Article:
- True Namibian Icons:
In Namibia, we tend to do things differently, especially when it comes to employment. But we often tend to forget the simplest services available in our country. Let us try to bring you a few which are often forgotten. Please note the listing is created in random order.
» Number 1: The Newspaper Boy
The Namibian Newspaper Boy has been around since the dawn of ages. Always up early in the morning to sell the Street Drivers their freshly printed Newspaper directly at the Robots. Often holding the whole array of Newspapers available in Namibia which include 1. The Namibian, 2. The Allgemeine Zeitung, 3. The Republikein, 4. Namibian Sun, 4. the New Era… just to name a few. No matter if sunny, cold or early, you always find one of these early birds near a 4-way crossing holding a whole selection of Newspapers ready for purchase from the convenience of sitting in your car while on your way to work.
» Number 2: The Domestic Worker
How could we ignore the domestic worker(s)? We just had to pay homage to the domestic workers hence they get up often at 04h00 just to catch a Taxi or the Bus to get them to their working place. Early in the morning to clean and preserve other peoples homes. Often they live far away (eg. Goreangap Dam, Windhoek, Katutura, Modesa). So for most of them, it’s actually a daily journey!
» Number 3: The Garden Boy
Also known as a Landscape Engineer, the “Garden Boy” reserves much respect. They attend to yards with much botanical matter and ensure that the yard is kept in pristine condition. Day after day they tend to the surroundings with the utmost of care. Depending on the employer they either wear Overall or just casual clothing.
» Number 4: Street Security
Street security aka. “Kulliti” keep an eye open for little “Botjiotjios” – Oshiwambo for “little thieves”. Their salary is very low and has to spend hours at night or day to fulfil their duties to keep Namibian streets safe and sound. Much Respect to them.
» Number 5: The BBQ Trollies
Now, this is somewhat of a new breed. Individuals who BBQ Wors and Kapana (charred Meat) for the street public who are in need of a quick bite to eat. The classic versions are those with a Street-Trolley (Shopping Cart). Often the Shopping Cart is borrowed from one of Namibia’s Retail outlets like Pick ‘n Pay, Shoprite or Woermann&Brock. These little carts are often found next to the street together with Fruit & Vegetable merchants selling fresh Fruits which often is fresher than found in some big retailers. You get very big “BBQ Trollie-Gatherings” like in Bosmara Street in Windhoek where they are mostly selling Chops (cut pieces of meat), Kapana (Oshiwambo for ‘charred Meat’) and Boerewors Rolls for around N$20,-.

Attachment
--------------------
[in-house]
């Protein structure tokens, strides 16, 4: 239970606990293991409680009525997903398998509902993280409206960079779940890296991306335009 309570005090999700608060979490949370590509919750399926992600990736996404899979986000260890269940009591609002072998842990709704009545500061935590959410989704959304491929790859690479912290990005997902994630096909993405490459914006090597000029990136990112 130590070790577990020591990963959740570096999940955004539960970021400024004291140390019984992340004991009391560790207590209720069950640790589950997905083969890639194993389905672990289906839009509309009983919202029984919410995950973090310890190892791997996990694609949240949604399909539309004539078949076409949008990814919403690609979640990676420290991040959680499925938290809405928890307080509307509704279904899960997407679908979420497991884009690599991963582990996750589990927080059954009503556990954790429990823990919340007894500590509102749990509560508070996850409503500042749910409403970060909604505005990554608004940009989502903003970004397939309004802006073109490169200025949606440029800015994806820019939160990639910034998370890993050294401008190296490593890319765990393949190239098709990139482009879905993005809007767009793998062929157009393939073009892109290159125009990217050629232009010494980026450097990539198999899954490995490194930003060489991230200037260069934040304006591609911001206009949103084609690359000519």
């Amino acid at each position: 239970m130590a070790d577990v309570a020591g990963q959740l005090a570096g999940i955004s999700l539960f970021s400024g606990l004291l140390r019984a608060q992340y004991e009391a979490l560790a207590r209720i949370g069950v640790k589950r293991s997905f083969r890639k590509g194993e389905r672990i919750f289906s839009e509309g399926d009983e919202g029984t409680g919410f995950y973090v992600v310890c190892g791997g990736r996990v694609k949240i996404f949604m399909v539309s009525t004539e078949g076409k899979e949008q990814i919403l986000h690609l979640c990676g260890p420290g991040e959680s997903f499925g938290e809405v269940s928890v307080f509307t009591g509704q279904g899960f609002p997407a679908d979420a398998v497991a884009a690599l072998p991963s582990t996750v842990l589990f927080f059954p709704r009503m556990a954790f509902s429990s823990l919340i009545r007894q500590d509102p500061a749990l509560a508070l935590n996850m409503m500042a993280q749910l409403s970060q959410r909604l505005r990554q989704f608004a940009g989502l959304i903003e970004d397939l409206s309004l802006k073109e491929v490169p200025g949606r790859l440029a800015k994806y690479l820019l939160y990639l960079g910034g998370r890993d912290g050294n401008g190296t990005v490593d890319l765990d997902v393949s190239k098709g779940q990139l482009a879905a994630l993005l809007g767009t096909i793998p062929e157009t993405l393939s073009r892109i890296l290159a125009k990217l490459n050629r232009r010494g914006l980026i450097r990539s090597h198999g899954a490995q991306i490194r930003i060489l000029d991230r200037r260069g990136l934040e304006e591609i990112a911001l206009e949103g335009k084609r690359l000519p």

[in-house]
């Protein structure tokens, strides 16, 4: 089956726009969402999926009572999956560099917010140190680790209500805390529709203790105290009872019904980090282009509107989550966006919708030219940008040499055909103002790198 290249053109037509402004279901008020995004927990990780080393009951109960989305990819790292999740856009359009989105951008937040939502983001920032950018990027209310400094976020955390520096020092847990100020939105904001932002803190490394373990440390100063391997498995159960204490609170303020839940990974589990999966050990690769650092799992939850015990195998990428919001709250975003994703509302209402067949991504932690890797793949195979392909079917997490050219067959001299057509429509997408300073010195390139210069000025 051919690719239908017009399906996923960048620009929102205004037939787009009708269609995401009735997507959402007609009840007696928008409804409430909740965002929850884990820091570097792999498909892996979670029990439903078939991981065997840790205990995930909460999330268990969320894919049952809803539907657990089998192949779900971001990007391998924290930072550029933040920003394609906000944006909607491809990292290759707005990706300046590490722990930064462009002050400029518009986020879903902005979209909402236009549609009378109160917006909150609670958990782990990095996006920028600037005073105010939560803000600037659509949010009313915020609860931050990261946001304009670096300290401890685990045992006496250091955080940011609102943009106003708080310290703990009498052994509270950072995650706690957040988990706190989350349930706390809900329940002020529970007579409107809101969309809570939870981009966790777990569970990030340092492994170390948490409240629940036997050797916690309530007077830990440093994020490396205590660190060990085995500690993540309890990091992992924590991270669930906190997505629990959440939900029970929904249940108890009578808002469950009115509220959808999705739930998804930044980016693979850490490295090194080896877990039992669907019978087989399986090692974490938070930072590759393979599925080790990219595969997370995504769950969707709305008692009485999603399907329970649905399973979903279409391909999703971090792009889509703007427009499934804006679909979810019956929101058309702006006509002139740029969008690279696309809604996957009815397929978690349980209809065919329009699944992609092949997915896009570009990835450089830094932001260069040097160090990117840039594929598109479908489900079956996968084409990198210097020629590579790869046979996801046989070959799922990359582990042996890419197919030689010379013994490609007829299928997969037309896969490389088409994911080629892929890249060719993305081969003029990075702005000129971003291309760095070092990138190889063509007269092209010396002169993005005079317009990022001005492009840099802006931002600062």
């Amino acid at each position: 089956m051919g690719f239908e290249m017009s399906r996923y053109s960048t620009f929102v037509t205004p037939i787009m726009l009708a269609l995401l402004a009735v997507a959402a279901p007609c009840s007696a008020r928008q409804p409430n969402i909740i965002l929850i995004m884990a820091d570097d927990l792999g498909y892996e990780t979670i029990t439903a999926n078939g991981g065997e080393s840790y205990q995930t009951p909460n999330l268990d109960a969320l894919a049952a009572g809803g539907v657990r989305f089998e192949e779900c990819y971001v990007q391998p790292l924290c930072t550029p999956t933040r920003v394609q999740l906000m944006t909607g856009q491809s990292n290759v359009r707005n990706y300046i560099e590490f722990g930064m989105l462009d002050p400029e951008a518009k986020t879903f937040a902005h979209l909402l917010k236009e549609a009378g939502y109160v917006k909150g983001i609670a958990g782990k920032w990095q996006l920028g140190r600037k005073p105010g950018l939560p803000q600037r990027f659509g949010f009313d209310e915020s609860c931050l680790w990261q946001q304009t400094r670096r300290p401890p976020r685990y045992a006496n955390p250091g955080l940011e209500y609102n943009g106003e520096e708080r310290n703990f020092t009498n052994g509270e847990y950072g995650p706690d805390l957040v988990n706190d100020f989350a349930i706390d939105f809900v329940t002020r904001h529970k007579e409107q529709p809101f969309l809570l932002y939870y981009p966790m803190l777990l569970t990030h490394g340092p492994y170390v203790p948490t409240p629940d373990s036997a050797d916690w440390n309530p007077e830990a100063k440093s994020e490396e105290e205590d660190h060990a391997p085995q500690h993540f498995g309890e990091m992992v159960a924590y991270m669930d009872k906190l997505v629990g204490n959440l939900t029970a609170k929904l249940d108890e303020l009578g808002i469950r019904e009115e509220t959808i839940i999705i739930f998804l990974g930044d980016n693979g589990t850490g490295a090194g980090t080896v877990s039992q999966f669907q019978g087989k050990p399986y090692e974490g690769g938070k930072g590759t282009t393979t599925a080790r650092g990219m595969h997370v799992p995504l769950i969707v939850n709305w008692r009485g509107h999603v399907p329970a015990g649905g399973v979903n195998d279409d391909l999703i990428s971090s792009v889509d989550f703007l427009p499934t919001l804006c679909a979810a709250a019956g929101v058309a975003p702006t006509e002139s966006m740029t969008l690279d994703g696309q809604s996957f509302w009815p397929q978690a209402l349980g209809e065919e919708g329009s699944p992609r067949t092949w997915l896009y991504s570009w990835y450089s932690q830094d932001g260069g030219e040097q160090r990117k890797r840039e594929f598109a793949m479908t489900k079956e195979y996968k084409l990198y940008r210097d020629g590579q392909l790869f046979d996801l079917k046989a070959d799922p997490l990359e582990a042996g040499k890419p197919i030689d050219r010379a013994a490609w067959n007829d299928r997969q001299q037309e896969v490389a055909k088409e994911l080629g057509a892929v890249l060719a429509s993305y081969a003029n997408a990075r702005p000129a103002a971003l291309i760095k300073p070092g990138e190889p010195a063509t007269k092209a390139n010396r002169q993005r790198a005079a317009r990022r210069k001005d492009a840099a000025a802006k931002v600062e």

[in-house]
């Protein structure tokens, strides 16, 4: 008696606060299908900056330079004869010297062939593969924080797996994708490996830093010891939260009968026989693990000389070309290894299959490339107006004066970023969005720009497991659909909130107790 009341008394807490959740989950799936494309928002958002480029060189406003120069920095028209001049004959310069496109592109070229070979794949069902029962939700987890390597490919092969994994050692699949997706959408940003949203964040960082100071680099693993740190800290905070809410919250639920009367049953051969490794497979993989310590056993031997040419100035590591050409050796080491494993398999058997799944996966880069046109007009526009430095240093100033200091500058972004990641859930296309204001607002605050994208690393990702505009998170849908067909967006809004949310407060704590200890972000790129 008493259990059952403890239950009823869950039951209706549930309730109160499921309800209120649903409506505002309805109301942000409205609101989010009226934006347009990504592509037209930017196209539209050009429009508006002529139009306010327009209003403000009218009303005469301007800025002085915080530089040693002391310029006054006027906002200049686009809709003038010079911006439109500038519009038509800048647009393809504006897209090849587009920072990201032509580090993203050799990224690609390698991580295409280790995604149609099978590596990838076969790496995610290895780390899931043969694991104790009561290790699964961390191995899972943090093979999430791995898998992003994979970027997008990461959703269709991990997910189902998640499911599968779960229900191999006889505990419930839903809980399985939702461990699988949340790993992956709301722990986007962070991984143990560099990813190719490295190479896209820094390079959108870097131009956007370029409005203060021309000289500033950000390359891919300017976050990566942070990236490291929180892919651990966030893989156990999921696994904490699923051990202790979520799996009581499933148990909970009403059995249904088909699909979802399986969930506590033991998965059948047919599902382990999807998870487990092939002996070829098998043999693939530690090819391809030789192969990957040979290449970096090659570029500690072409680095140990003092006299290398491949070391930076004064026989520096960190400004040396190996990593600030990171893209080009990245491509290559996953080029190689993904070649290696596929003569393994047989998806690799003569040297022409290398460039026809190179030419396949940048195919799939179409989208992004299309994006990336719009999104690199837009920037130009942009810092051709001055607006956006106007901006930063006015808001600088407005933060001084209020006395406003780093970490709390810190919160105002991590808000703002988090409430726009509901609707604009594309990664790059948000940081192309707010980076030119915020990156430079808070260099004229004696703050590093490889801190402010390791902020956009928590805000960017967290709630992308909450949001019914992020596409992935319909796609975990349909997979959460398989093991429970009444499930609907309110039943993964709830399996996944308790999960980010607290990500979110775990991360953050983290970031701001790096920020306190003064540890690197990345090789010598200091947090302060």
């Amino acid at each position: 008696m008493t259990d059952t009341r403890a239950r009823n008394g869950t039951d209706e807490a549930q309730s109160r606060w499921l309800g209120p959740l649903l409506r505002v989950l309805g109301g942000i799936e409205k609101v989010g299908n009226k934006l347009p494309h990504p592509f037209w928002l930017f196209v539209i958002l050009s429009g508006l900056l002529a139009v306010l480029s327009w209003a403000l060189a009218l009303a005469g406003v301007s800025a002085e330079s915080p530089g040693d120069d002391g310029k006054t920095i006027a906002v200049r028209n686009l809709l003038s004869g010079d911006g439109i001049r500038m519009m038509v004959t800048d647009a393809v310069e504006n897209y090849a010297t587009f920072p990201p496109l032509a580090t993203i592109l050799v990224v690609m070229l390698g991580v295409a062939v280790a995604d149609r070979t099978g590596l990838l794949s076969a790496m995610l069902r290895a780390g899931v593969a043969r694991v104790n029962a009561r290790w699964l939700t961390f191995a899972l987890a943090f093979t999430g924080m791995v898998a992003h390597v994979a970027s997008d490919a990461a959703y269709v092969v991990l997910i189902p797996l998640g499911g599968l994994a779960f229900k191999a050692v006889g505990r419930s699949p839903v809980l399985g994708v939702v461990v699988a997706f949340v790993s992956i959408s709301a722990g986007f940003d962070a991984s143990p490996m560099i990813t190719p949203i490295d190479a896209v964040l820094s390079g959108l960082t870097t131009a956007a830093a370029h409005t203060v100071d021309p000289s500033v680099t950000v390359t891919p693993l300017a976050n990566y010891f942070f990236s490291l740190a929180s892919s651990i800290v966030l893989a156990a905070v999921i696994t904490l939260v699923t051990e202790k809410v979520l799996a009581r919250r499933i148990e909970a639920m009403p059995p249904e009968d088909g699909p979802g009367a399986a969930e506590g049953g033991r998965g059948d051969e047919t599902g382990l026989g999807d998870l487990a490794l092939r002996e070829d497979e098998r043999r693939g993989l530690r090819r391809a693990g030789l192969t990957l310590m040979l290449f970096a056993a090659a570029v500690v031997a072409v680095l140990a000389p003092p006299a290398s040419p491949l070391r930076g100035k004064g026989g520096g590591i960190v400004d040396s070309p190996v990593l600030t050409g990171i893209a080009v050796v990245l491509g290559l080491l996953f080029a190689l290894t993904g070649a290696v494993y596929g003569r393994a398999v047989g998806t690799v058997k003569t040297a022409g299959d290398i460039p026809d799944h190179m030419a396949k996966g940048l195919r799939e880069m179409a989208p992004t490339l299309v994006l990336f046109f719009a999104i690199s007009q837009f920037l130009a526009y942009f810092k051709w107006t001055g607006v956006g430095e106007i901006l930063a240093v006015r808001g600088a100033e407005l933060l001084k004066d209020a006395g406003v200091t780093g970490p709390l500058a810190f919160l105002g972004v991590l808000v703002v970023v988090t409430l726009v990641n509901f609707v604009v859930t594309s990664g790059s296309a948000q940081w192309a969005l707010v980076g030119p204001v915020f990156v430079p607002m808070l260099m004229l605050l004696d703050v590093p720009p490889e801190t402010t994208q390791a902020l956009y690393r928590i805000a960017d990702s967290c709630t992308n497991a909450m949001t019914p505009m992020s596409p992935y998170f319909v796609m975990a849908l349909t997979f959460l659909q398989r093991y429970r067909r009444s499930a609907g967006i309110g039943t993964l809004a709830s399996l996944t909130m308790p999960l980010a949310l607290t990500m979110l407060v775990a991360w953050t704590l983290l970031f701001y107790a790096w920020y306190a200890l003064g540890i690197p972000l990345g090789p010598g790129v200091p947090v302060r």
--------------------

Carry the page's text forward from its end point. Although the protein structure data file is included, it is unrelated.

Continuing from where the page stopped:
» Number 6: The Folk-Art Street Merchant
This one is very dear to us. These individuals sell beautiful wood and stone carvings, often representing their family members who live elsewhere within Namibia going as far as up to Angola, Zimbabwe or Zambia. Some of the best wooden or stone Art pieces can be found in Okahandia Artmarket. In our opinion, most of the Art sold there is way too underpriced hence it takes months to create a beautiful piece of art which isn’t mass-produced. Lot’s of labour in those Art pieces. They tend to be very good hagglers!
» Number 7: The Car-Wash Tatte’s
Nobody can clean a car like the citizens of Namibia. Especially when your car is soaked in Salt Road debris found at the Namibian coast after a weekend in Swakopmund while fishing. The Car-Wash Tatte’s (Tatte: Oshiwambo for “respected form of addressing a Male”) know how to polish your car, inside and outside! Not just males but also females perform an outstanding Job in cleaning vehicles. Spotless!!!
» Number 8: The Lodge and Restaurant Waiter(s)
Every true Namibian Lodge has Lodge Waiter(s), Domestic Workers(s), Landscape Engineers(s) and a few selected others. But you have to admit one thing, the Lodge Waiters are always super friendly and always carry a smile on their face. Doesn’t matter if you are in Okonjima (Etosha), Waterberg, Mokuti Lodge or Joe’s Beerhouse. They always try to make you feel at home… with a smile! This humble sign of respect also goes out to the Chef’s and Sue-Chef’s operating at the back of the kitchen who produce some of the most delicious platters and plates of food in the back of the house.
» Number 9: The Petroljoggie
When we compare Namibia with Europe one will get a Petroljoggie (Afrikaans for Petrol Attendant) at every service Station throughout southern Africa. This is a very low-income profession where one could say that when re-fuelling your car is met with a Butler at your service. Obviously this is a protective measure to stop crime hence self-service for fuelling up isn’t as simple as in Europe, but they also deserve our humble respect. Always smiling and never complaining while keeping our cars on the road and making sure that our windows are squeaky clean before embarking on our way ahead.
» Number 10: The Ground and Construction Workers
All the Tattes (see above) who are digging a hole in the Ground for G5 and are battling on diverse construction sites – you are not forgotten. Your backbreaking labour has to be respected as well. Hard work with little pay deserves a “hat’s off”. Hereby we would also like to include all the Namibian Truckers who spend hours on the road to keep the much-needed imports and exports running in this country. Below is one of our favourite Videos from a Company in Zimbabwe, Bitumen. Those guys just killed it. What a beautiful way to introduce a Company. Well done ladies and gents!